Curiosity is testing a new way of drilling

Curiosity is testing a new way of drilling

NASA's Mars rover Curiosity used a new drilling method, creating a hole on February 26 at Lake Orcadie. This is the first advancement in the drill system since the problem occurred in the engine more than a year ago.

NASA's Mars rover Curiosity conducted the first testing of a new drilling technique on the Red Planet. This is the first attempt since the drill stopped working more than a year ago. As a result, it was possible to drill a centimeter hole in the area called Lake Orcadie. This is not enough to take a sample, but enough to test a mechanical tool.

This is the first attempt in a series of tests aimed at testing how well the new method can produce samples. The drill is used to grind rock samples into powder. Then it is deposited in two laboratory rover instruments (SAM — analysis of samples on Mars and CheMin — chemistry and mineralogy).

Curiosity used the drill 15 times since landing in 2012. In December 2016, a problem occurred in the key part, and the mechanism stopped working normally. The faulty engine did not allow the borax to cross and retract between two finger stabilizers. After several months of attempts, the engineers were able to cope with the expansion, but there were problems in the engine. Then the question arose: is it possible to continue working without stabilizers? A snapshot of a new hole on the top hill of Vera Rubin says that “MacGyvering” will pay off. The team managed to conduct successful drilling in terrestrial conditions, and then repeat the same on Mars.

The previous process was like a drill press. Now, the rover uses his hand to push the drill forward, taking all the measurements with a force sensor. Previously, the sensor was turned on in order to stop the hand of the device if a blow occurs, and now it is a “touch” tool, which allows the drill not to step aside and not get stuck in the stones.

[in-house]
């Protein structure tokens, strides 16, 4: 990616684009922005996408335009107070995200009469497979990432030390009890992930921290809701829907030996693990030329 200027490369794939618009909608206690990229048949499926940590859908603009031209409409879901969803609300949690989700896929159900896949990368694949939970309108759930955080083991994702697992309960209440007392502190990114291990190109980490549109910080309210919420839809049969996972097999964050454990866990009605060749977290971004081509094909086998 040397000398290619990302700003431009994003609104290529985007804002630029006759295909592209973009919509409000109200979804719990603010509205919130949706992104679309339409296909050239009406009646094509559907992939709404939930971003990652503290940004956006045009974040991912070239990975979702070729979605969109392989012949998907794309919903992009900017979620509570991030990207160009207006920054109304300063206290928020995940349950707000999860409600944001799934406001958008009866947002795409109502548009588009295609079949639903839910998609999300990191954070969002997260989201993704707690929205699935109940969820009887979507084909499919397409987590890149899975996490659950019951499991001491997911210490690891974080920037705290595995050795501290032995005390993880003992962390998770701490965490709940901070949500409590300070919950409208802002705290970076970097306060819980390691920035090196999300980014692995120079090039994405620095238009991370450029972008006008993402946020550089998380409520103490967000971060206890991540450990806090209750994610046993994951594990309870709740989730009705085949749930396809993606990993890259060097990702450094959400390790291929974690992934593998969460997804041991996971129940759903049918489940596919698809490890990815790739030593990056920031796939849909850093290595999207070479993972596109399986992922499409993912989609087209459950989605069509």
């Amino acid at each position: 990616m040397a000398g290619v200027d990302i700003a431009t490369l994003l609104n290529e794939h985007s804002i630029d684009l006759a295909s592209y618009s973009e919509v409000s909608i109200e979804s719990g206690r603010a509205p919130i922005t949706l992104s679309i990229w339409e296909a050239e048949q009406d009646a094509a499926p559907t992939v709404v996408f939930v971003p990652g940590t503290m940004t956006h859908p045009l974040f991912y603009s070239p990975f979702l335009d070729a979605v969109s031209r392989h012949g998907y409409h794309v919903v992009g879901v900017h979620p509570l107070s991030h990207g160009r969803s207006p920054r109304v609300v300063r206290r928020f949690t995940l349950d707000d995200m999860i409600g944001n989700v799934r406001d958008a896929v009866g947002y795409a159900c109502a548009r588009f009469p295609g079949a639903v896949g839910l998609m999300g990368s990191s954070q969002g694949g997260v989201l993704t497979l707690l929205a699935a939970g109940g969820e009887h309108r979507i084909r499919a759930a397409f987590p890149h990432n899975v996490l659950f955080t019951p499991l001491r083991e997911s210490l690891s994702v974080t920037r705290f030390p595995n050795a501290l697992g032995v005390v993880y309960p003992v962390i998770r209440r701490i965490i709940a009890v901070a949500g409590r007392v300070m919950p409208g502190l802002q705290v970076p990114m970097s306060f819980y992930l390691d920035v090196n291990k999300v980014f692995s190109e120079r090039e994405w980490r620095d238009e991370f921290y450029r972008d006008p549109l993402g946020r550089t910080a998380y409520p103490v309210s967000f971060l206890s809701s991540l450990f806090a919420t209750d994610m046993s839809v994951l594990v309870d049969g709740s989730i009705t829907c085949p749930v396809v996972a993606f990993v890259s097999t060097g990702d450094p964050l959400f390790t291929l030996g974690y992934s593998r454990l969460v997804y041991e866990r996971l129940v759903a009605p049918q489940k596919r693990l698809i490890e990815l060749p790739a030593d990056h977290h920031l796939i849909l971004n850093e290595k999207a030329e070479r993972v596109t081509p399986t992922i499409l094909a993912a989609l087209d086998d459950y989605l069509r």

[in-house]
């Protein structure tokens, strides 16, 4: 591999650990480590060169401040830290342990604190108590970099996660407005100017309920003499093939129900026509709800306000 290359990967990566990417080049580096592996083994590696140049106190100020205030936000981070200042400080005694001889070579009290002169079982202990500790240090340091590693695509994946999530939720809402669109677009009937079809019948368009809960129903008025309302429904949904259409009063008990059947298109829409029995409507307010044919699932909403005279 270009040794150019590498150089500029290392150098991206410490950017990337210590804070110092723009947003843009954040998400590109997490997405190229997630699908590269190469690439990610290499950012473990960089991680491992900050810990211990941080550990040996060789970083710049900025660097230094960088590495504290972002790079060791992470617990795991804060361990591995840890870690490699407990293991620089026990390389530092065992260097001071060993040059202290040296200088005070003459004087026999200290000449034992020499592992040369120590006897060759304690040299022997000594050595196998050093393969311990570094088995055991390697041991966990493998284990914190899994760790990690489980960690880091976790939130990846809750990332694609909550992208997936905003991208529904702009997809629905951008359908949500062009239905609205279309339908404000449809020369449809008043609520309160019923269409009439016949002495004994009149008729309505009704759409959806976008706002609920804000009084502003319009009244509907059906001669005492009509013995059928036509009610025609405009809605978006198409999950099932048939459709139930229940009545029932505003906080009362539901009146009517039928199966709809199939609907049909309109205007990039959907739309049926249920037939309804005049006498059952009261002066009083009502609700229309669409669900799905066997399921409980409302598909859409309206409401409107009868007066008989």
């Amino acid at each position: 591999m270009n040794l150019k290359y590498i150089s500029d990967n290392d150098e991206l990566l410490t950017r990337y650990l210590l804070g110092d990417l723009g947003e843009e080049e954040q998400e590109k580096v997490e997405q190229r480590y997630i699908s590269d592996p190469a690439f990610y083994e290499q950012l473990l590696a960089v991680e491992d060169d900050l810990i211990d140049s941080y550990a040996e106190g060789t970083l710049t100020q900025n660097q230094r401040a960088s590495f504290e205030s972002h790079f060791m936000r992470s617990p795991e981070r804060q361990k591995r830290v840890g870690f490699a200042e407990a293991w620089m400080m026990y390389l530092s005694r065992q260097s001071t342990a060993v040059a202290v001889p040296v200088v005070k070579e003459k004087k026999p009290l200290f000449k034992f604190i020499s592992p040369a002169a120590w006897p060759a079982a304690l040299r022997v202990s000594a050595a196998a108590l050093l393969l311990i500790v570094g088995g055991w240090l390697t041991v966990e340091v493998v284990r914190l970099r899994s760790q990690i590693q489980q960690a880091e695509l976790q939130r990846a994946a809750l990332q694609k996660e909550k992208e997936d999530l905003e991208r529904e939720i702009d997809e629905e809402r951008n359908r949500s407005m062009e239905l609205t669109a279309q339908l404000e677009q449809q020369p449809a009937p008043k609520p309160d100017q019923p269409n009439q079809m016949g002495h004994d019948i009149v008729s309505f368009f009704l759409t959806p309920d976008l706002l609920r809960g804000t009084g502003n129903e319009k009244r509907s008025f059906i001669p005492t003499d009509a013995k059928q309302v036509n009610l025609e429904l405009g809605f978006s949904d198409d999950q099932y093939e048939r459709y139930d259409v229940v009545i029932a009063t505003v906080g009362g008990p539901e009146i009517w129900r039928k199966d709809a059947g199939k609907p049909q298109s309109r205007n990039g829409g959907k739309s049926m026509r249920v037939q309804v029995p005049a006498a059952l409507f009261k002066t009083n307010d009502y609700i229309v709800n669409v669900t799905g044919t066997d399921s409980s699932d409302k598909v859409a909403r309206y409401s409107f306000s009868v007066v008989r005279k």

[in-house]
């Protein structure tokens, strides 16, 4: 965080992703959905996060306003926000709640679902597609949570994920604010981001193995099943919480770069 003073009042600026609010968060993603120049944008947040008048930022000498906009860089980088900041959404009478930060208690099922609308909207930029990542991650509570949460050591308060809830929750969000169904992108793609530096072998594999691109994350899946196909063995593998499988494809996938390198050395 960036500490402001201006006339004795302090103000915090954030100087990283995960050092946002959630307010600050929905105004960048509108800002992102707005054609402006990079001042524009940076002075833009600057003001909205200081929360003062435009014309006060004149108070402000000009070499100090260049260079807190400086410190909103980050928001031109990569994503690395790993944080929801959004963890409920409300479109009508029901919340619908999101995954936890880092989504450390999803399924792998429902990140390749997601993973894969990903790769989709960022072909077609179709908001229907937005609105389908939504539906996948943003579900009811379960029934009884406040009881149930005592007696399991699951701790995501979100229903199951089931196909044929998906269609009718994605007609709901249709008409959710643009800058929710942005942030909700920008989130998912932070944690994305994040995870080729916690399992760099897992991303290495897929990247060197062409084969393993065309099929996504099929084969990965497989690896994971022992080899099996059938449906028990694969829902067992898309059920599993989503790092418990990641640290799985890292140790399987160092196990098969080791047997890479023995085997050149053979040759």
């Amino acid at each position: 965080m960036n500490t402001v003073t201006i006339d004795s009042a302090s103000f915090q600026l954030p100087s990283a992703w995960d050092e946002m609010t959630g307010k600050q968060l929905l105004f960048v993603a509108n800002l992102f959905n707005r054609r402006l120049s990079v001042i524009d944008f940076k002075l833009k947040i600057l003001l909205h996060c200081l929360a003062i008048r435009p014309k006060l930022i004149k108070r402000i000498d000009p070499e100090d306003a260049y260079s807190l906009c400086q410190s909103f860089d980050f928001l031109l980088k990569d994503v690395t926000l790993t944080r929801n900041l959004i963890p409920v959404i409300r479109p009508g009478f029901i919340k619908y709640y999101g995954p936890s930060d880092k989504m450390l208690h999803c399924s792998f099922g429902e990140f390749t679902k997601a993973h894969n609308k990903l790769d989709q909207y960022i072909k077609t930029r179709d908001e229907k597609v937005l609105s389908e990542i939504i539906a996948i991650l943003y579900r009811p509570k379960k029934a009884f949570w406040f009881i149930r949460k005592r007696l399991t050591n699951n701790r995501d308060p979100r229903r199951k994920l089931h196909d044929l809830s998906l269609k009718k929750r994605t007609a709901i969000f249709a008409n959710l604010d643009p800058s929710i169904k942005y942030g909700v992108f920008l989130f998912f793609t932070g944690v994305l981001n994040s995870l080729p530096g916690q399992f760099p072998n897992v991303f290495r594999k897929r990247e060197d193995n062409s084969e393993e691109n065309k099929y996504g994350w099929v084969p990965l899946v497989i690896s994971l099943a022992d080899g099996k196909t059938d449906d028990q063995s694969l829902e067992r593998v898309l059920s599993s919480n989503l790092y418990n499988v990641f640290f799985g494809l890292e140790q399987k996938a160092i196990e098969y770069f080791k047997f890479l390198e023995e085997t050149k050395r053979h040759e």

After a year of inactivity, Curiosity rover engineers managed to find a workaround and first tested the drill on the Red Planet

It was a difficult challenge. Team members had to spend a lot of double shifts, testing the new method. Devoted to the task weekends and holidays. Representatives of the Jet Propulsion Laboratory also had to invent a new way of delivering powder from the drill to other tools (shaking method). The process was successfully tested on Earth, but it is important to understand that our atmosphere and gravity are different from the Martian ones. Therefore, it remains to be seen whether the powder will be mined in the same volume and whether it can be controlled by the rover tools.

In the near future, engineers are planning to repeat drilling. If you manage to collect the required number of samples, they will test the sampling and check how much powder can be shaken from the drill.

The Curiosity team has not yet received a sample, but is already excited by the preliminary successes. The present position of the rover in the ridge of Vera Rubin is of great interest for researchers, because there are gray and red stones here. The latter are endowed with hematite, which is formed in the presence of water.

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